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How to prevent Voicemail Hacking with AT&T Wireless

I’m sure you’ve read about how various news organizations were hacking into voicemail and such. Turns out it’s crazy easy with various Caller ID spoofing services, and USA Today has a good article on it.
AT&T also has instructions on how to require your voicemail to always ask for a password, but they’re buried deep on the site so I decided to post a link to it here:
Note that the iPhone has an integrated voicemail password function, so even with it set to ON the iPhone doesn’t prompt for a password (i.e. it remembers it). Therefore, if you follow the AT&T instructions and the password is set to ON, you’re good even if your phone doesn’t prompt for a password.
Even if you don’t intend to ever be the subject of a news story, the fact is it would be very easy for any interested person to hack into your voicemail… be it a competitor, co-worker, or significant other. Be smart and verify you have your voicemail properly secured. It might be a bit inconvenient, but definitely the smart thing to do.

How to Stop SPAM Text Messages with AT&T Wireless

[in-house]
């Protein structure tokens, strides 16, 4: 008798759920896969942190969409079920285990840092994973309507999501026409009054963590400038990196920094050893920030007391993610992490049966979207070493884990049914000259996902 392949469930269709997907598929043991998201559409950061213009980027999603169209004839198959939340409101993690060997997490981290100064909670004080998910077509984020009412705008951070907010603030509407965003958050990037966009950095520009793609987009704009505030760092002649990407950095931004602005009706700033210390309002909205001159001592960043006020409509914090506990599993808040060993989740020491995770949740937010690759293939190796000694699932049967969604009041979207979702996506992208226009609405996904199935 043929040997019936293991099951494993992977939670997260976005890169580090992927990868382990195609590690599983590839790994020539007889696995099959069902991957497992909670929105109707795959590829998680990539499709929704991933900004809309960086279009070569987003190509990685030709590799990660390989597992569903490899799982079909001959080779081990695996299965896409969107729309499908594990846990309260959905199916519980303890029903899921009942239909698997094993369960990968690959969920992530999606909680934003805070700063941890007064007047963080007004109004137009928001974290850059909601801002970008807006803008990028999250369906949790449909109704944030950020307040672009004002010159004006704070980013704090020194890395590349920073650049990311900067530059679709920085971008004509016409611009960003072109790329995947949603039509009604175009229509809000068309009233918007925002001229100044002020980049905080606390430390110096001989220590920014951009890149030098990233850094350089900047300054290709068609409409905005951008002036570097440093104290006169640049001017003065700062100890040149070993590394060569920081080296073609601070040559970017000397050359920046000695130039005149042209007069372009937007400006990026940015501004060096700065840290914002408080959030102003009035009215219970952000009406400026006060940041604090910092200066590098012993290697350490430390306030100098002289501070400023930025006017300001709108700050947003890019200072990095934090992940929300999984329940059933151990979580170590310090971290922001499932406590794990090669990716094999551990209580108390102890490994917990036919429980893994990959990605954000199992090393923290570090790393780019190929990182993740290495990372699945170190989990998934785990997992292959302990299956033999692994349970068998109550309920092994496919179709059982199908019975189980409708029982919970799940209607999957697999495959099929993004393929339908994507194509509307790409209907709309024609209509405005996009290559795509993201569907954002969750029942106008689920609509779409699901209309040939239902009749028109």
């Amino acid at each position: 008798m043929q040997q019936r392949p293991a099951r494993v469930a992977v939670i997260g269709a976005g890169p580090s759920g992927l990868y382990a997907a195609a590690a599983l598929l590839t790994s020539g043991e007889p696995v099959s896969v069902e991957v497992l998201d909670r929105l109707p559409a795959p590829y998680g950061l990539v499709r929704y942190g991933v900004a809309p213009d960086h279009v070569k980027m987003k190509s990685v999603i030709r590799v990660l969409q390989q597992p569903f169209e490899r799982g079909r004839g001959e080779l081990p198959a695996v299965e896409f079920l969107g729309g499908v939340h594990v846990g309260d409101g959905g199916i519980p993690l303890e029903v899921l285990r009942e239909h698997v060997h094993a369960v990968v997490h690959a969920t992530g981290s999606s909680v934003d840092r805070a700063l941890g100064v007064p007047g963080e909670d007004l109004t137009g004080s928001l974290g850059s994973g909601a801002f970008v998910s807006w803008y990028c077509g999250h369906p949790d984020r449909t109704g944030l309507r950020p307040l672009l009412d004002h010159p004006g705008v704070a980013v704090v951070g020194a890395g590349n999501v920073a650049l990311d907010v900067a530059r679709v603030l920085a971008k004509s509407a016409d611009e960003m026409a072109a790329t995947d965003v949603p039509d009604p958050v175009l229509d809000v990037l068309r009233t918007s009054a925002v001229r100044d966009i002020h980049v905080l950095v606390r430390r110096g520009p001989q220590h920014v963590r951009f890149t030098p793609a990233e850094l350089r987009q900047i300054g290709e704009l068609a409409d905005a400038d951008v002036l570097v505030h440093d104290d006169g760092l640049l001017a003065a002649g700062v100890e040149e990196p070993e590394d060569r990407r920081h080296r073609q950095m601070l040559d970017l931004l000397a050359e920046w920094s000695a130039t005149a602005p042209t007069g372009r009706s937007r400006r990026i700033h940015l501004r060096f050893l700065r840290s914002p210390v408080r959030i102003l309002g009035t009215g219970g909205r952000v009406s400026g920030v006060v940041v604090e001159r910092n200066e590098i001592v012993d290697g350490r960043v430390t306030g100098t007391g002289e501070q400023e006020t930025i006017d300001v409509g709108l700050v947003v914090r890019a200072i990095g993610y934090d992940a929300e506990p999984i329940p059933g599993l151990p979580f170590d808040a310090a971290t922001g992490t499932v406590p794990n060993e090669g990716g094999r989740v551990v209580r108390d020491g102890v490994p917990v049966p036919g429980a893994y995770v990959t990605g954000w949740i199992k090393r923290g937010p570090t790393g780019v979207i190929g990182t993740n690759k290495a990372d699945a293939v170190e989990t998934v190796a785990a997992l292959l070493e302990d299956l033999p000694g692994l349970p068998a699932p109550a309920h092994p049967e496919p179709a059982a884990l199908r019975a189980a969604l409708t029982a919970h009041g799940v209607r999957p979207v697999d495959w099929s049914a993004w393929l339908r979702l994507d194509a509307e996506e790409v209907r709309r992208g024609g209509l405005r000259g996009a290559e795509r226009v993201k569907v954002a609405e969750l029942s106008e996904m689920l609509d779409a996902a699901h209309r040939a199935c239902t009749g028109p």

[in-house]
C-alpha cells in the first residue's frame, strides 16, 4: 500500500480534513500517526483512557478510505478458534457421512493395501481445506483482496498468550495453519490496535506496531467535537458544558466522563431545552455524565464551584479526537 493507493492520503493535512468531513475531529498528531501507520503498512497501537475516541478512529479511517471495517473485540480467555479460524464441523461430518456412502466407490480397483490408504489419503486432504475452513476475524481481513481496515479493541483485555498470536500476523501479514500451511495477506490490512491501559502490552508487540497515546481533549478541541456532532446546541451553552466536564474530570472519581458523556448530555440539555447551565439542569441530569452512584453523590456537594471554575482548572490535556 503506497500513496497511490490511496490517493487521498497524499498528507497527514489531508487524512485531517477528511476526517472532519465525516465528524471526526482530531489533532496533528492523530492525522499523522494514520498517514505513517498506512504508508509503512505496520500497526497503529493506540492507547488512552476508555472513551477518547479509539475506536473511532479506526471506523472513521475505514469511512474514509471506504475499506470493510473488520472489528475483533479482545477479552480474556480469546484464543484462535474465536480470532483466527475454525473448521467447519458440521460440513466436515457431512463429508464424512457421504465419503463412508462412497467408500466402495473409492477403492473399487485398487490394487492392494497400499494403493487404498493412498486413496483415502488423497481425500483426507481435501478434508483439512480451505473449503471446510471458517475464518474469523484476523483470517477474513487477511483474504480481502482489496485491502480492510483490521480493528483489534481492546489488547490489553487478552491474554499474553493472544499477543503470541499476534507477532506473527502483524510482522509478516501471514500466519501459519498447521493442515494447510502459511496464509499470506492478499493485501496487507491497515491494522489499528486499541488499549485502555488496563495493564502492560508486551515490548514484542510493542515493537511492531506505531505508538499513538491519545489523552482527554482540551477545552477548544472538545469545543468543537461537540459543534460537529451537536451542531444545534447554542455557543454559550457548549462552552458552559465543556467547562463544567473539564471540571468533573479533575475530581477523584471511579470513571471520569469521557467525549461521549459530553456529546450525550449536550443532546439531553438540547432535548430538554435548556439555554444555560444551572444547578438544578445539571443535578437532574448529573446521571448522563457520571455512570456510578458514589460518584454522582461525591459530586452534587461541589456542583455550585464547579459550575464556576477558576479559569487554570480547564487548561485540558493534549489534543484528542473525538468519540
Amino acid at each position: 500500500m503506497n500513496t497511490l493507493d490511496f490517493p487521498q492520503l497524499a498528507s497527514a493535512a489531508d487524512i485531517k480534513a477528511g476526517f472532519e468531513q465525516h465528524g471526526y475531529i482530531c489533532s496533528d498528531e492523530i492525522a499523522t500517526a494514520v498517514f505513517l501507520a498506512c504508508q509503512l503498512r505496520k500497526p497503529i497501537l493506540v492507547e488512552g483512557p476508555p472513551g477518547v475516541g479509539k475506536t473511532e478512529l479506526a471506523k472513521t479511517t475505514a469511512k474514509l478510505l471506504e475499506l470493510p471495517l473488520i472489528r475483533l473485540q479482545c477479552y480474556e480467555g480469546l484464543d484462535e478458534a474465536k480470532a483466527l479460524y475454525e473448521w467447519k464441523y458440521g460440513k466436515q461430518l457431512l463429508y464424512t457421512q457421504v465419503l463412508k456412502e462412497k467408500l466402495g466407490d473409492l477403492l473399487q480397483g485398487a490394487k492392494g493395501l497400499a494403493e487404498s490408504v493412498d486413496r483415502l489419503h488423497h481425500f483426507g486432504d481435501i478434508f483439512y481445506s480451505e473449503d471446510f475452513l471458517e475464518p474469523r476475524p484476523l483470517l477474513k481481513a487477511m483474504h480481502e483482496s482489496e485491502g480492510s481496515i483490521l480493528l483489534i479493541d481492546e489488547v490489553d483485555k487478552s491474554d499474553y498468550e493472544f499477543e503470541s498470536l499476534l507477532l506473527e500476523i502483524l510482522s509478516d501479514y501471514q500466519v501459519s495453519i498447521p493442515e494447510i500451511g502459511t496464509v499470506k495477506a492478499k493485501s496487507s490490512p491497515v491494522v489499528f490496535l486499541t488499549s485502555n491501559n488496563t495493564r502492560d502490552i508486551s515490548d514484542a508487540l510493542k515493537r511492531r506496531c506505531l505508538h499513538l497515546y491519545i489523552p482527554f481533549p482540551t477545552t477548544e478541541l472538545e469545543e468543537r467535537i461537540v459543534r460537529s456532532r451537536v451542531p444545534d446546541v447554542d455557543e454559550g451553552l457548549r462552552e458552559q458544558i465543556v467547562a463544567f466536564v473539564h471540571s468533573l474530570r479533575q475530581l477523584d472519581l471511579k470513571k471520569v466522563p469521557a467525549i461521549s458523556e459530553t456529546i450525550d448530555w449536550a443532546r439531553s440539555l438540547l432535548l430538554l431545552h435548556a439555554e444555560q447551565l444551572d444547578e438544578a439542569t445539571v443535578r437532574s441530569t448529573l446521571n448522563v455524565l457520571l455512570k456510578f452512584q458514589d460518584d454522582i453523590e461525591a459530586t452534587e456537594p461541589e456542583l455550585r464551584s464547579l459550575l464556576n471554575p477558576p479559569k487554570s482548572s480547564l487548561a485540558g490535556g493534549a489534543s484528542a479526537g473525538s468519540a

Lately, I’ve been getting a lot of SPAM text messages on my phone and had some friends complianing about it as well.  Wanting it to stop, I went looking for a solution.

Turns out you can create a “text messaging” admin account on a special AT&T web site.  This allows you to set up a “block” list for people spamming you, as well as an “allow” list for people you want to be certain get through.

More importantly, it allows you get to get rid of the email address mapped to your phone.  Many AT&T subscribers probably aren’t even aware that by sending an email to the email will be turned into a text and sent to their phone.

That’s how a lot of SPAM text messages originate.  A spammer simply sends out a slew of emails to… since email is free it doesn’t cost them a dime, but it costs you a text message and a fair bit of annoyance.

After using their site to set up an alias, you can then turn on blocking so that messages sent to (in my case) are automatically rejected, but messages sent to your alias are accepted.  That way, spam messages sent to every known phone number will be rejected (i.e. you’ll never see them), but the ones you actually need will go through just fine.  This will have absolutely no effect with your friends sending you text messages from their mobile phones.

You can also just block all messages sent to you as email (that option is on the first page of AT&T’s messaging administration web site), but working in IT I needed that capability for monitoring alerts and such.

To set up this ability on your phone, use the following site… you’ll need to register with AT&T:

Fighting for a SPAM free world : )